If you missed last week's TV Guide Awards or last month's Grammys, don't worry. Chances are there's a new celebrity-packed awards show kicking off momentarily.
Entertainment awards programming is proliferating as never before, and as fluffy as these events can be, they are providing a serious payoff for movie studios, music labels, television networks, cable channels, magazine publishers, presenting organizations and a host of others.
The entertainment industry held an eye-popping 565 awards shows last year, according to Hollywood trade paper Variety. That's 65 percent more than were held in 1999, and averages out to an award being handed out every two hours 24 hours a day, seven days a week over the course of the year.
Clearly, more is going on than a collegial recognition of quality work.
"Award shows are cheap to produce and the audience is almost always there," said Robert Schwartz, an entertainment attorney with O'Melveny & Myers. "It's a win for everyone involved."
Indeed, one of the most lavishly produced shows, the Academy Awards, costs only around $1 million to produce, according to Schwartz. That's a fraction of the revenues it generates for studios, which often hit paydirt with increased box office and a rush to rent videos and DVDs. It's also a big win for the ABC television network, which will have advertisers vying for airtime during the show, and for the Academy of Motion Picture Arts and Sciences, which charges ABC and foreign broadcasters license fees to air the show.
"There are so many that it has become difficult to keep track," said E Online editor-in-chief Scott Robson. "It becomes white noise after awhile, but everybody figures they can make their show heard above the din."
This week there's the Hollywood Make-Up Artist and Hair Stylist Awards. Next week the wave crests, with awards presented at the Publicists Guild of America Awards, the Independent Spirit Awards, the Golden Raspberry Awards and the Academy Awards.
Yet, there's hardly a lull after the Oscars. Some of the televised awards shows in April and May include the Blockbuster Entertainment Awards, the Kid's Choice Awards, the American Comedy Awards, the Dove Awards (honoring Christian and gospel music) and the Daytime Emmy Awards.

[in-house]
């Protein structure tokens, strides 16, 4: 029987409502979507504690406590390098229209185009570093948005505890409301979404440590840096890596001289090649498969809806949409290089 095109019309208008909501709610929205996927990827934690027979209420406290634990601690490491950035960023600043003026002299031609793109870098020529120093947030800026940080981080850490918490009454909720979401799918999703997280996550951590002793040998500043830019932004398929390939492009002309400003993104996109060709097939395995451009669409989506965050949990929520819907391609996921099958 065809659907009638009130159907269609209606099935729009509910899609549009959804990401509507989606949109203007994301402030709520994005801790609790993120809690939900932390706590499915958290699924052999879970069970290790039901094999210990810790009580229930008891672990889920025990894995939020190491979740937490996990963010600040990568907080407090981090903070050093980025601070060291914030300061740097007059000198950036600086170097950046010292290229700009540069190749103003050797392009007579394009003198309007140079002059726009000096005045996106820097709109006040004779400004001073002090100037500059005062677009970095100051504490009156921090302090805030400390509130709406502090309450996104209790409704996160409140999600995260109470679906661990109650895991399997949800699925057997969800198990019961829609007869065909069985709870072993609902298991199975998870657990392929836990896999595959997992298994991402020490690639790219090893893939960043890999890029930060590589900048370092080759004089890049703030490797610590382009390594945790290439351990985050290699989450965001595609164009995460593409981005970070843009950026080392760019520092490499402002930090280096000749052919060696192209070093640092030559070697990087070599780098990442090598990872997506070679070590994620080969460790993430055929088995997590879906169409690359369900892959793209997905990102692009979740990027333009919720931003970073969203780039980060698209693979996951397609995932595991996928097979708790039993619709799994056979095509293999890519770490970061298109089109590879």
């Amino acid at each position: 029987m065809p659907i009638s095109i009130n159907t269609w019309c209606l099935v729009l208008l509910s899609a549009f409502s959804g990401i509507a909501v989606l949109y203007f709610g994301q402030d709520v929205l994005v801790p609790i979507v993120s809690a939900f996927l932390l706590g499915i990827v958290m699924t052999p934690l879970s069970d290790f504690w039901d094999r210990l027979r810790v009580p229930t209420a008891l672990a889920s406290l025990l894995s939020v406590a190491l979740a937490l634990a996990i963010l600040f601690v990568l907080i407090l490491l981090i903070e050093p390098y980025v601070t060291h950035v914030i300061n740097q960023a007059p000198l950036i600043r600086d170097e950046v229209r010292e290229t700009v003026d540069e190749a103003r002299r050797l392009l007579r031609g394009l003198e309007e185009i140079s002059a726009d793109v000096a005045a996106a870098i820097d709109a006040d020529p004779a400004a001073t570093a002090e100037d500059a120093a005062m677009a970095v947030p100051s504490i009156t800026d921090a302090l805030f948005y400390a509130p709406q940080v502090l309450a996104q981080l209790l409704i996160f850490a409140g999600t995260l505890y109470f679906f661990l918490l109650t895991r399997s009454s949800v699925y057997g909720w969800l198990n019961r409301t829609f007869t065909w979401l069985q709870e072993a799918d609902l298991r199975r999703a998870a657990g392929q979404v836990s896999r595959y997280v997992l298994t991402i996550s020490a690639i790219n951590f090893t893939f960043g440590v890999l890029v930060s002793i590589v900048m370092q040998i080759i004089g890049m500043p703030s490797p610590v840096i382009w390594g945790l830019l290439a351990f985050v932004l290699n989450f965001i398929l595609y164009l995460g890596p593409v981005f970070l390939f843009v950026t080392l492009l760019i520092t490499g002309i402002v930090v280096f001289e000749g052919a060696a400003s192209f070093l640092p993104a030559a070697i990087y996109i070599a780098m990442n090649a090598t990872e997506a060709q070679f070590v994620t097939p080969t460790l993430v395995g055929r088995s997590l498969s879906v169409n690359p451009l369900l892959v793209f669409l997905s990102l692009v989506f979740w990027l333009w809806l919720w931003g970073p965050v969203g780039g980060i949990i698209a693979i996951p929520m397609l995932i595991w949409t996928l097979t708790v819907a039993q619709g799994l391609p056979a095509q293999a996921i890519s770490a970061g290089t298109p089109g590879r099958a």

Prior to 1971, there were just three entertainment awards shows on television: the Academy Awards, the Emmys and the Tonys. When ABC aired the Grammys and Paul McCartney showed up to accept an award for "Let It Be" in 1971, ratings soared. After that, star-studded awards shows began attracting major advertising revenue, and the rush was on to televise them.
The growth of the awards shows has been driven mostly by the TV networks and cable channels, which are always on the prowl for low-cost, high-revenue programming, according to Robson.
"There's so much time on television to fill," he said. "If the shows didn't pay for themselves, they wouldn't continue."
Media conglomerates, which stand to benefit on many levels from awards shows, are seizing the opportunity to produce them. Viacom Inc. unit Blockbuster has its Blockbuster Entertainment Awards. The show, notorious for informing the winners of their victory before the event in order to entice them to appear, has turned into a huge popularity contest. Last year, the public cast more than 25 million votes in 50 categories, which is the most for any entertainment awards show. Viacom also puts on the MTV Video Music Awards, MTV Movie Awards and others.
The awards are becoming increasingly compartmentalized, making it seem like there's an award for everything, from the best movie previews (the Golden Trailers) to the least cooperative performer (the Sour Apples.)
"If you cater to a specific enough audience, you can stand out and get the viewership you need," Robson said. "But what we've ended up with is a splintering of awards. The net effect makes the major, established awards shows all that more important."
Sour Apples or not, viewers are still flocking to the biggest, longest-standing awards shows like the Emmys, the Academy Awards and the Grammys. Last year's Oscar event attracted 46.3 million viewers, up almost 1 million from 1999, according to Nielsen Media Research. The 2001 Grammy audience was down slightly from 2000, but still high at 26.6 million. Last year's Emmys drew 21.8 million viewers, up from 17.4 million in 1999.
The Internet has spawned its share of awards shows and offline awards show buzz. Last fall, Viacom's VH1 held its "My VH1 Music Awards," the first awards show conducted almost entirely online. Last week, TV Guide held part of its awards show through online voting.
The Internet can also be relied on to draw audiences to award shows after the fact. E Online, for example, consistently garners its highest traffic during and after major award shows. The site draws visitors with a combination of celebrity gossip, a list of winners and an irreverent best-and-worst-of and a photo gallery.
"The Internet opens up yet another avenue of access for people at home, and because it's so interactive and intimate, it adds a layer of complexity to the awards shows," Robson said.
It also adds another layer of viewers, most of them in a demographic that appeals to advertisers, which may in turn lead to a demand for more awards shows.
"It all feeds upon itself, but that's Hollywood," Robson said. "It's not necessarily a bad thing. If people weren't interested, it wouldn't happen."
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